Nashua, N.H. — Many patients who undergo secondary rhinoplasty do so to correct deformities, similar to the reasons for patients seeking primary rhinoplasty. This is in contrast to perceptions that patients seeking nose revisions are “difficult,” according to a new study.
Researchers at St. Joseph Hospital and Southern New Hampshire Medical Center studied 150 secondary rhinoplasty procedures performed in 121 women and 29 men over a 16-month period from 2007 to 2008.
According to the American Society of Plastic Surgeons, the researchers analyzed the patients' reasons for surgery, any management issues, the surgeon's and patient's satisfaction with the results, and other issues. The patients had undergone one to eight previous surgeries, with an average of 3.6 procedures per patient.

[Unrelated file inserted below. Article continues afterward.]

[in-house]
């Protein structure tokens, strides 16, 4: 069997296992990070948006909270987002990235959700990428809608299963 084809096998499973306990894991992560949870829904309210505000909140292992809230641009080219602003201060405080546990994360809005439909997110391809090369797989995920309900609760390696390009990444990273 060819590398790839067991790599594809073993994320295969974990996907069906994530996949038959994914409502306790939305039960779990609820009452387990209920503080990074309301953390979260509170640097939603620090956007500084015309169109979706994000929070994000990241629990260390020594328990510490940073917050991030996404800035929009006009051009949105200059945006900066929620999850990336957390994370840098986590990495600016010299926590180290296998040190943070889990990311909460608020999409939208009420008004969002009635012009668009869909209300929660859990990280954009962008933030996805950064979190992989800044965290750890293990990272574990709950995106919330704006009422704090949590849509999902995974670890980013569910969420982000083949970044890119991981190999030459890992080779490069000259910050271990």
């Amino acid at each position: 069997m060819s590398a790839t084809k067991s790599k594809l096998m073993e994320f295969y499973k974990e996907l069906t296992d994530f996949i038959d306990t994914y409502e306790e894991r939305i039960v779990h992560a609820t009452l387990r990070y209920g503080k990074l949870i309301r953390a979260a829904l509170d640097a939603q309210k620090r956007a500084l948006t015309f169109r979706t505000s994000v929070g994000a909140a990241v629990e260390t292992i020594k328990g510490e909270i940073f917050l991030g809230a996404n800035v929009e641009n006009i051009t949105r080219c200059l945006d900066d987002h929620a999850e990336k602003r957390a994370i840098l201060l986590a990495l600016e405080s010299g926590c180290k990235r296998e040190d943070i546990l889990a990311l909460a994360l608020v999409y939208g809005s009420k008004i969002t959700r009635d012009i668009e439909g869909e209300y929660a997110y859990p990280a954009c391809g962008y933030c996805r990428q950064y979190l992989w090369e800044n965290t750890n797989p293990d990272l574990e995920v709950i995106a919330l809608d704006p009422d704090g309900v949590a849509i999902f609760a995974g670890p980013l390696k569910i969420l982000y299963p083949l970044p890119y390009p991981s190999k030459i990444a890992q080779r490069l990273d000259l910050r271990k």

The researchers found that nearly 90 percent of secondary procedures were performed to correct residual or new deformities, restore lost personal characteristics or correct functional complaints.
The study questions the idea that patients who seek secondary surgery are “demanding” or “difficult,” according to the ASPS.
The study was published in the September issue of Plastic and Reconstructive Surgery.
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